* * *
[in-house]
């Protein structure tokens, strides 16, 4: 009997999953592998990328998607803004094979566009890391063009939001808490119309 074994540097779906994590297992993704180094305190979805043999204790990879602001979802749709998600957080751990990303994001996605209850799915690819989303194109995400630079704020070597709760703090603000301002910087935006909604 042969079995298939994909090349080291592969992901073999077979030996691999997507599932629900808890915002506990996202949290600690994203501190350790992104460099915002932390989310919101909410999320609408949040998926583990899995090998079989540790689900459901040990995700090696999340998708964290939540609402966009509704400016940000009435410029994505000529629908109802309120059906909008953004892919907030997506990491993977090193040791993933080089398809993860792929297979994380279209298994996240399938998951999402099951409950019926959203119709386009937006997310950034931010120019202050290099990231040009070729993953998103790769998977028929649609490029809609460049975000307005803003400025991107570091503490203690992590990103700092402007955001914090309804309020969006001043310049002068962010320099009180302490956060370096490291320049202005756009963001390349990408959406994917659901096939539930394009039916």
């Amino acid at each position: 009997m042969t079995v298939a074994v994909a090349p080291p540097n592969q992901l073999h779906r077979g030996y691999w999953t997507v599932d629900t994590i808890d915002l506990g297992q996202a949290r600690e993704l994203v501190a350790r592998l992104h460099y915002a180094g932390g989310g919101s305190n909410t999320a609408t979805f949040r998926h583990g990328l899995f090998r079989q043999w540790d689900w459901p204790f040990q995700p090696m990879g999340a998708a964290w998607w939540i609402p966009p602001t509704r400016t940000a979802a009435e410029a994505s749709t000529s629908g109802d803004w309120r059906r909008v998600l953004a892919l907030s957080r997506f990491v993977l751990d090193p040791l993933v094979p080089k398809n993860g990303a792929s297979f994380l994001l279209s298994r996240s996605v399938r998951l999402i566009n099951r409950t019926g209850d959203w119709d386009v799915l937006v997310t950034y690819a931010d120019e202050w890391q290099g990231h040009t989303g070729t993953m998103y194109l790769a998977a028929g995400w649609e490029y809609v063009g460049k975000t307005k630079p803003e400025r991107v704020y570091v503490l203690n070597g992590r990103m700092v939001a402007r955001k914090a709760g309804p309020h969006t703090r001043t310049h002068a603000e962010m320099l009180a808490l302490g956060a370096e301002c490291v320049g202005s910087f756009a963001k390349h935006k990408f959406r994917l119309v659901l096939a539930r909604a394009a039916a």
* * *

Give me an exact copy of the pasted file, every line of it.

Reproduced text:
[in-house]
């Protein structure tokens, strides 16, 4: 009997999953592998990328998607803004094979566009890391063009939001808490119309 074994540097779906994590297992993704180094305190979805043999204790990879602001979802749709998600957080751990990303994001996605209850799915690819989303194109995400630079704020070597709760703090603000301002910087935006909604 042969079995298939994909090349080291592969992901073999077979030996691999997507599932629900808890915002506990996202949290600690994203501190350790992104460099915002932390989310919101909410999320609408949040998926583990899995090998079989540790689900459901040990995700090696999340998708964290939540609402966009509704400016940000009435410029994505000529629908109802309120059906909008953004892919907030997506990491993977090193040791993933080089398809993860792929297979994380279209298994996240399938998951999402099951409950019926959203119709386009937006997310950034931010120019202050290099990231040009070729993953998103790769998977028929649609490029809609460049975000307005803003400025991107570091503490203690992590990103700092402007955001914090309804309020969006001043310049002068962010320099009180302490956060370096490291320049202005756009963001390349990408959406994917659901096939539930394009039916």
């Amino acid at each position: 009997m042969t079995v298939a074994v994909a090349p080291p540097n592969q992901l073999h779906r077979g030996y691999w999953t997507v599932d629900t994590i808890d915002l506990g297992q996202a949290r600690e993704l994203v501190a350790r592998l992104h460099y915002a180094g932390g989310g919101s305190n909410t999320a609408t979805f949040r998926h583990g990328l899995f090998r079989q043999w540790d689900w459901p204790f040990q995700p090696m990879g999340a998708a964290w998607w939540i609402p966009p602001t509704r400016t940000a979802a009435e410029a994505s749709t000529s629908g109802d803004w309120r059906r909008v998600l953004a892919l907030s957080r997506f990491v993977l751990d090193p040791l993933v094979p080089k398809n993860g990303a792929s297979f994380l994001l279209s298994r996240s996605v399938r998951l999402i566009n099951r409950t019926g209850d959203w119709d386009v799915l937006v997310t950034y690819a931010d120019e202050w890391q290099g990231h040009t989303g070729t993953m998103y194109l790769a998977a028929g995400w649609e490029y809609v063009g460049k975000t307005k630079p803003e400025r991107v704020y570091v503490l203690n070597g992590r990103m700092v939001a402007r955001k914090a709760g309804p309020h969006t703090r001043t310049h002068a603000e962010m320099l009180a808490l302490g956060a370096e301002c490291v320049g202005s910087f756009a963001k390349h935006k990408f959406r994917l119309v659901l096939a539930r909604a394009a039916a």